About the Modelling
To inform the network transformation roadmap the role of microgrids and standalone power systems in delivering a fair system of prices for all customers into the future was examined. Energeia and CSIRO have developed a joint modelling capacity to test the impact of various policy scenarios on the efficient uptake of microgrids, and the associated impact on customer bills and equity.
The model represents the largest scale, network cost price forecast model known to the authors. Energeia used this model to identify how different tariff structures and incentive arrangements affect the rate of customers or communities disconnecting from the grids (or never connecting in the first place).
- New regulatory arrangements will be required to allow innovative service delivery for up to 27,000 new rural connections expected to occur to 2050. Almost $700 million could be saved by supplying these connections, usually farms, with a standalone power system, yet current regulations would mandate a conventional ‘grid connected’ service.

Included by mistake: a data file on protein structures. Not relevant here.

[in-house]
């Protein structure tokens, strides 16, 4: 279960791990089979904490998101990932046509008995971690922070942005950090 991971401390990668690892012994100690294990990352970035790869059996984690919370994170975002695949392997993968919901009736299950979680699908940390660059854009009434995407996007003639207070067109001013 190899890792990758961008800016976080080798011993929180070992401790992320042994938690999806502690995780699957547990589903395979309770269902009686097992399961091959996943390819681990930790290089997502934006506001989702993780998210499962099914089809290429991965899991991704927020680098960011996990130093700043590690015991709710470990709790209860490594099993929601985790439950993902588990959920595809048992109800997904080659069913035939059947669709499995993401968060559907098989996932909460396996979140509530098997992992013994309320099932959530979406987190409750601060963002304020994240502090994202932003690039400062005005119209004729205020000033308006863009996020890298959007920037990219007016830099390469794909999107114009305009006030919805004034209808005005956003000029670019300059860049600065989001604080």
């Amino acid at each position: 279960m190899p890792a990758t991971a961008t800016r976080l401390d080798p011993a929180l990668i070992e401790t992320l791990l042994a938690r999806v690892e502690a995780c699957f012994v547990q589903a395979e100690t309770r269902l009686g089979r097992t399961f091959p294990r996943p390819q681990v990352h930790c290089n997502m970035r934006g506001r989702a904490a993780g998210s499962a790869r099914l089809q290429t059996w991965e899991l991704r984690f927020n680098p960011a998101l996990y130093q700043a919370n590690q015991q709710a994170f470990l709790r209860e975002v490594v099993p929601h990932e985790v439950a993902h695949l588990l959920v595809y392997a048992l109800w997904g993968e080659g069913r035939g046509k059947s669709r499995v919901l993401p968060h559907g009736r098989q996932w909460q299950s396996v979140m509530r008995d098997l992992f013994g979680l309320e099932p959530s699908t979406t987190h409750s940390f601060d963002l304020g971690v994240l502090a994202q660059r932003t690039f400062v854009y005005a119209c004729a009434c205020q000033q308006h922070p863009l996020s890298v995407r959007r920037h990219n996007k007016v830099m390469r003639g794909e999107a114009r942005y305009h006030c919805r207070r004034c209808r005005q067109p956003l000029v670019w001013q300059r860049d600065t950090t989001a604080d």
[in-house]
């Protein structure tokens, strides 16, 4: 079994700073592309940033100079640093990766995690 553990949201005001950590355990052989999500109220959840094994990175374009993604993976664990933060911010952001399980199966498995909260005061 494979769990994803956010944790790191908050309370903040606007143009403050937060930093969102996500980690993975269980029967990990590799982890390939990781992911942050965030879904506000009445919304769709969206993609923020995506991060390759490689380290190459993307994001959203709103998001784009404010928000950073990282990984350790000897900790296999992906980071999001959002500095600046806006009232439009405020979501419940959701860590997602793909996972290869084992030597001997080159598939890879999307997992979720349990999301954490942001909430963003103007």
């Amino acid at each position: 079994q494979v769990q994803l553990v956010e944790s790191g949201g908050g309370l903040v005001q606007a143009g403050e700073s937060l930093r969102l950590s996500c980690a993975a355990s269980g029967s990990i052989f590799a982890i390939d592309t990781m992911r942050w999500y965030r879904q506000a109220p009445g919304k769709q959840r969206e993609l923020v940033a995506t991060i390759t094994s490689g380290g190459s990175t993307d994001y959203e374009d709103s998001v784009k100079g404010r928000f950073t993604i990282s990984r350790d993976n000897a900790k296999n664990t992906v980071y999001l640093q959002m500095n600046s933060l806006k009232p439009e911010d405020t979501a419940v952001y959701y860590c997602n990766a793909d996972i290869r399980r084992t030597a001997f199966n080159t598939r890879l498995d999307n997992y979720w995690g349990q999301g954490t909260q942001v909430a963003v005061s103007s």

- Without better incentives, up to 10% of customers are likely to leave the grid by 2050, increasing average bills to other customers by $132 per year.
- Innovative network incentives, like a Stand Alone Power System tariff, would encourage over 1 million customers to choose to stay on-grid to sell energy using their own Distributed Energy Resources, resulting in lower costs for themselves and other grid customers.
- Introducing appropriate incentives for SAPS customers saves other customers around $1 billion in network bills compared to the base case.
- Solutions which use distributed energy resources to supply energy to a group of customers (microgrids) as an alternative to centralised grid supply can represent the lowest cost solution in some specific